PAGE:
6. French Wine and the U.S. Boycott of 2003: Does Politics Really Affect Commerce?

    OpenAIRE

    Orley Ashenfelter; Stephen Ciccarella; Howard J. Shatz

    2007-01-01

    In early 2003, France actively tried to thwart the plans of the Bush administration to build international support for a war to depose Iraqi ruler Saddam Hussein. In response, calls in the United States for a boycott of French products, wine in particular, rebounded through all forms of media. In the spring of 2003, French business people even reported that the boycott calls were hurting their U.S. sales. Using a dataset of sales of nearly 4,700 individual wine brands, we show that there actu...

  7. Different preferences for wine communication

    Directory of Open Access Journals (Sweden)

    Sandro Sillani

    2017-06-01

    Full Text Available This study aimed at verifying the presence of variations in the reactions of different types of audiences to certain communication tools for wine. Five samples of audiences were compared: wine professionals, organic produce specialists, wine tourists, and two samples of general tourists. The following bundle of attributes were considered: name of the grape; information on organic production methods; type of closure; QR code; landscape; advertising language. Diverse audience’s preferences were measured by conjoint analysis. The results have shown a common sensitivity to certain attributes, and a different or contrary sensitivity to others. In particular, all samples have demonstrated that: 1 certified organic wines communicated in standard wine-market style have the potential of becoming market leaders; 2 photographs facilitate the acceptance of technologically-advanced closures; 3 the presence of the QR code in printed advertisements increases the expected value of the product; 4a landscape characterised by holistic “garden viticulture” increases preferences. Textual language was more effective with professionals, while photographic language was more effective with tourists. Supplementary information on the organic production methods, in addition to the mandatory labelling requirements, increased the preferences of professionals and wine tourists, and was counterproductive with the general tourists.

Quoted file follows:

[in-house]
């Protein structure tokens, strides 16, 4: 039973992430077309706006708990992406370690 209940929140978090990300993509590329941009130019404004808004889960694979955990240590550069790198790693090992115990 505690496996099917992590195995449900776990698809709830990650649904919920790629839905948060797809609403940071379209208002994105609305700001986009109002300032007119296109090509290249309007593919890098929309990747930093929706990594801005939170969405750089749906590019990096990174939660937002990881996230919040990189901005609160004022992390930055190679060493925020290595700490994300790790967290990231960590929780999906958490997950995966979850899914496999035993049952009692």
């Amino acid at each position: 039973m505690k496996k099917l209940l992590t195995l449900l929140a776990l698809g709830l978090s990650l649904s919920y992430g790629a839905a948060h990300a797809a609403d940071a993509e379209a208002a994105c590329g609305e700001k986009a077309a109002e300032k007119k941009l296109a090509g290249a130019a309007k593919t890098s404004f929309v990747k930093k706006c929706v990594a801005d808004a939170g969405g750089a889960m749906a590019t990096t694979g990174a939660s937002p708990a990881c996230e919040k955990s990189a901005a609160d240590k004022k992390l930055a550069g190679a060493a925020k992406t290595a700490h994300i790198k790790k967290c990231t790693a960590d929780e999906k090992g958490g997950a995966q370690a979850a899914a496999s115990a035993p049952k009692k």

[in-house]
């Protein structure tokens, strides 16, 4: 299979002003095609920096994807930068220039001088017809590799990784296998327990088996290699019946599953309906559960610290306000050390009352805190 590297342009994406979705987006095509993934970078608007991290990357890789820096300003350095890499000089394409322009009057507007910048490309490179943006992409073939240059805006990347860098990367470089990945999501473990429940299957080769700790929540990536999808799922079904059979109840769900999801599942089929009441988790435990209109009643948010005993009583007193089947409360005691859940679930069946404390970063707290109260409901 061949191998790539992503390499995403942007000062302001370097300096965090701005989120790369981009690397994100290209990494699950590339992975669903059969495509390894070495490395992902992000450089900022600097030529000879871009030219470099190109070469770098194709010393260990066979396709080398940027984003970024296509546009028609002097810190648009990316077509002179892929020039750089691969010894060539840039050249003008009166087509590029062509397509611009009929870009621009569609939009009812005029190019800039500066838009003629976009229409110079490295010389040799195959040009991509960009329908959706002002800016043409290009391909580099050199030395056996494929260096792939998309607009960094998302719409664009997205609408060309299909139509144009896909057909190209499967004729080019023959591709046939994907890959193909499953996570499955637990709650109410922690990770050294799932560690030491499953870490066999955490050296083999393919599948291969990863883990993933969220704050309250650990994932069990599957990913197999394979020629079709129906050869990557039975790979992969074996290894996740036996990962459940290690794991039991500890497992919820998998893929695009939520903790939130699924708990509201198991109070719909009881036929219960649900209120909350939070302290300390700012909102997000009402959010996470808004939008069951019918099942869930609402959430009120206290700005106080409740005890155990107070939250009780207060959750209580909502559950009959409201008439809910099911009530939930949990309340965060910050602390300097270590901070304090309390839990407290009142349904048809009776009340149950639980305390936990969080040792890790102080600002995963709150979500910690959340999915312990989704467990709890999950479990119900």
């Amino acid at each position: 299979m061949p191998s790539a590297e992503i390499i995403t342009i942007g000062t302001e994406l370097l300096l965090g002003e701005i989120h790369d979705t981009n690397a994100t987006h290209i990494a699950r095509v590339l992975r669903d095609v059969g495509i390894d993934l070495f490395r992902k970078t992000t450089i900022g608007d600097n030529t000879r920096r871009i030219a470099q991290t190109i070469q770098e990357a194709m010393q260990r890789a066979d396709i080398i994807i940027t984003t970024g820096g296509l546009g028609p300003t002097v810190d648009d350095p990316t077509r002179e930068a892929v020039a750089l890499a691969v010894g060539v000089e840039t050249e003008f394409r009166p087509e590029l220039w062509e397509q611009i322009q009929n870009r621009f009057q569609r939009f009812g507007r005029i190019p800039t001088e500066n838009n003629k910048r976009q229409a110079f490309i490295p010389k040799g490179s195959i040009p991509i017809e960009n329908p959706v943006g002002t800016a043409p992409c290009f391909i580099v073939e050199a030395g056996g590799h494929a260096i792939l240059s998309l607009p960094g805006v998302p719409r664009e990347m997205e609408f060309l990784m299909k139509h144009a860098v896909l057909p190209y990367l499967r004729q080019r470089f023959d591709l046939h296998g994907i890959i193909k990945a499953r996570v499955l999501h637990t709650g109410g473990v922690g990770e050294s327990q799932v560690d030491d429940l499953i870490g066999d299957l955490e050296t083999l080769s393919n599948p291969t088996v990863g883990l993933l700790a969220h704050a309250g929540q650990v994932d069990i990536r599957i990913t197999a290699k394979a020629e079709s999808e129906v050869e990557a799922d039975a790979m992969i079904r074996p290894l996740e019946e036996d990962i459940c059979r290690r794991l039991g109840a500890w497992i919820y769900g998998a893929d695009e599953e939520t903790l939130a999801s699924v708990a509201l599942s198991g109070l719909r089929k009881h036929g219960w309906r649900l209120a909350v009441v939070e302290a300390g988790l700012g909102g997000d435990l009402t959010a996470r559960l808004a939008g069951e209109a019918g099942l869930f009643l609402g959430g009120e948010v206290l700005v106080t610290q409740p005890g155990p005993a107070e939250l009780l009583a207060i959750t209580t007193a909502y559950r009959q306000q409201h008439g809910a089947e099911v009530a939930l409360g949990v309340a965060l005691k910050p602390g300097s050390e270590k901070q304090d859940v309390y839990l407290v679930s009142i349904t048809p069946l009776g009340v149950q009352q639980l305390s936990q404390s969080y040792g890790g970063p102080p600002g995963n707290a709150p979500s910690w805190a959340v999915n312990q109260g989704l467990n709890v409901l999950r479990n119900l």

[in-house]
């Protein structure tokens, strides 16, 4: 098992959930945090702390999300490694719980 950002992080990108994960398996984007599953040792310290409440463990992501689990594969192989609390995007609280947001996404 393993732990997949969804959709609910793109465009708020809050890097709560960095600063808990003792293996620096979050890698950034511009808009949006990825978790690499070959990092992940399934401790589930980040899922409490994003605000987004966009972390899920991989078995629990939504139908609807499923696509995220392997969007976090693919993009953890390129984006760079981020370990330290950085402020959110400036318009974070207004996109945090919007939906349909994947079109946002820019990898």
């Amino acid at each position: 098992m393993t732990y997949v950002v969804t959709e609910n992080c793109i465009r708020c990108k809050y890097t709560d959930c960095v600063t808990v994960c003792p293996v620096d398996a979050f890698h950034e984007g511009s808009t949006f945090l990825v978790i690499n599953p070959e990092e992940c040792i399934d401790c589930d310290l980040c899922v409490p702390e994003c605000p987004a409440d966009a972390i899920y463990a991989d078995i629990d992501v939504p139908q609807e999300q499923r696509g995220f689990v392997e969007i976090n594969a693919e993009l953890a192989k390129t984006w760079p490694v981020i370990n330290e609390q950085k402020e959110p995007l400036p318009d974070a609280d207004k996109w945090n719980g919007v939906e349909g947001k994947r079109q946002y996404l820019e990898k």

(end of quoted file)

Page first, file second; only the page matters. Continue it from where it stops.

8. Microbial Glycosidases for Wine Production

    Directory of Open Access Journals (Sweden)

    Sergi Maicas

    2016-08-01

    Full Text Available Winemaking is a complex process involving the interaction of different microbes. The two main groups of microorganisms involved are yeasts and bacteria. The yeasts present in spontaneous fermentation may be divided into two groups: the Saccharomyces yeasts, particularly S. cerevisiae; and the non-Saccharomyces yeasts, which include members of the genera Rhodotorula, Pichia, Candida, Debaryomyces, Metschtnikowia, Hansenula, and Hanseniaspora. S. cerevisiae yeasts are able to convert sugar into ethanol and CO2 via fermentation. They have been used by humans for thousands of years for the production of fermented beverages and foods, including wine. Their enzymes provide interesting organoleptic characteristics in wine. Glycosidases with oenological implications have been widely reported in yeasts, bacteria, and fungi. β-Glucosidase activity is involved in the release of terpenes to wine, thus contributing to varietal aroma. α-Rhamnosidase, α-arabinosidase, or β-apiosidase activities have also been reported to contribute to the wine production process. Oenococcus oeni (a lactic acid bacteria present in wine also has numerous glycosidases, and their activities contribute to the liberation of several aromatic compounds which contribute to floral and fruity wine characteristics.